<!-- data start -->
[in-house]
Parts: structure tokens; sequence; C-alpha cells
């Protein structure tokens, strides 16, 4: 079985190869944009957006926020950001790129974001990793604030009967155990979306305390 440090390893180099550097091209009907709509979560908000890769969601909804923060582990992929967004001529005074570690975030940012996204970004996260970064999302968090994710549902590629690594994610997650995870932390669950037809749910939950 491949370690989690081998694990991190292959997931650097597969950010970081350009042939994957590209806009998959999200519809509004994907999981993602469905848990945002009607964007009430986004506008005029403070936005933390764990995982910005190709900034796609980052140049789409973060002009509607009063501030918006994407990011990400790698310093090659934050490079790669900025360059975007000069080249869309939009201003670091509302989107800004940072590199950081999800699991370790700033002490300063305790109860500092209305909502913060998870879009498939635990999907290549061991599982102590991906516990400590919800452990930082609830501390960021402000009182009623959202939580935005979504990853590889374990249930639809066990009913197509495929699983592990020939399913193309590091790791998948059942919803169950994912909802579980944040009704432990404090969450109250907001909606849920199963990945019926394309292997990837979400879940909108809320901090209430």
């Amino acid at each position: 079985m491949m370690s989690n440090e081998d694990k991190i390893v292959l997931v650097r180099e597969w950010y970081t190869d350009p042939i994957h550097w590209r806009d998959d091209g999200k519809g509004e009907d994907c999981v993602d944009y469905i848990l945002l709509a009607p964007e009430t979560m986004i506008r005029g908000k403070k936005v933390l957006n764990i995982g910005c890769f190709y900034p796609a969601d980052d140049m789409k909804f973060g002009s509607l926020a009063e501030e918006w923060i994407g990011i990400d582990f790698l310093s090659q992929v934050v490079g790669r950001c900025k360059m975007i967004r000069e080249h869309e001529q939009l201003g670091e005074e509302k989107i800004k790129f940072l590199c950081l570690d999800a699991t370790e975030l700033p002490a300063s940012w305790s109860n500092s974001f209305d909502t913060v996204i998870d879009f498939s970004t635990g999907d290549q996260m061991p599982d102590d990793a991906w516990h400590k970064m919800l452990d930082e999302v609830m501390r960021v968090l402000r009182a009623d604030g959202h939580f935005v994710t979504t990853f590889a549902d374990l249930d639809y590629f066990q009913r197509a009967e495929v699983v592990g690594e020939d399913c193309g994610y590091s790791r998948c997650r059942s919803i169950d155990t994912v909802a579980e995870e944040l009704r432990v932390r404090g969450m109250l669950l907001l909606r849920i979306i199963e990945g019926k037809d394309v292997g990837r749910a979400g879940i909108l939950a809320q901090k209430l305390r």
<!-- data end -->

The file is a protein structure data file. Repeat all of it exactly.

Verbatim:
[in-house]
Parts: structure tokens; sequence; C-alpha cells
């Protein structure tokens, strides 16, 4: 079985190869944009957006926020950001790129974001990793604030009967155990979306305390 440090390893180099550097091209009907709509979560908000890769969601909804923060582990992929967004001529005074570690975030940012996204970004996260970064999302968090994710549902590629690594994610997650995870932390669950037809749910939950 491949370690989690081998694990991190292959997931650097597969950010970081350009042939994957590209806009998959999200519809509004994907999981993602469905848990945002009607964007009430986004506008005029403070936005933390764990995982910005190709900034796609980052140049789409973060002009509607009063501030918006994407990011990400790698310093090659934050490079790669900025360059975007000069080249869309939009201003670091509302989107800004940072590199950081999800699991370790700033002490300063305790109860500092209305909502913060998870879009498939635990999907290549061991599982102590991906516990400590919800452990930082609830501390960021402000009182009623959202939580935005979504990853590889374990249930639809066990009913197509495929699983592990020939399913193309590091790791998948059942919803169950994912909802579980944040009704432990404090969450109250907001909606849920199963990945019926394309292997990837979400879940909108809320901090209430």
């Amino acid at each position: 079985m491949m370690s989690n440090e081998d694990k991190i390893v292959l997931v650097r180099e597969w950010y970081t190869d350009p042939i994957h550097w590209r806009d998959d091209g999200k519809g509004e009907d994907c999981v993602d944009y469905i848990l945002l709509a009607p964007e009430t979560m986004i506008r005029g908000k403070k936005v933390l957006n764990i995982g910005c890769f190709y900034p796609a969601d980052d140049m789409k909804f973060g002009s509607l926020a009063e501030e918006w923060i994407g990011i990400d582990f790698l310093s090659q992929v934050v490079g790669r950001c900025k360059m975007i967004r000069e080249h869309e001529q939009l201003g670091e005074e509302k989107i800004k790129f940072l590199c950081l570690d999800a699991t370790e975030l700033p002490a300063s940012w305790s109860n500092s974001f209305d909502t913060v996204i998870d879009f498939s970004t635990g999907d290549q996260m061991p599982d102590d990793a991906w516990h400590k970064m919800l452990d930082e999302v609830m501390r960021v968090l402000r009182a009623d604030g959202h939580f935005v994710t979504t990853f590889a549902d374990l249930d639809y590629f066990q009913r197509a009967e495929v699983v592990g690594e020939d399913c193309g994610y590091s790791r998948c997650r059942s919803i169950d155990t994912v909802a579980e995870e944040l009704r432990v932390r404090g969450m109250l669950l907001l909606r849920i979306i199963e990945g019926k037809d394309v292997g990837r749910a979400g879940i909108l939950a809320q901090k209430l305390r």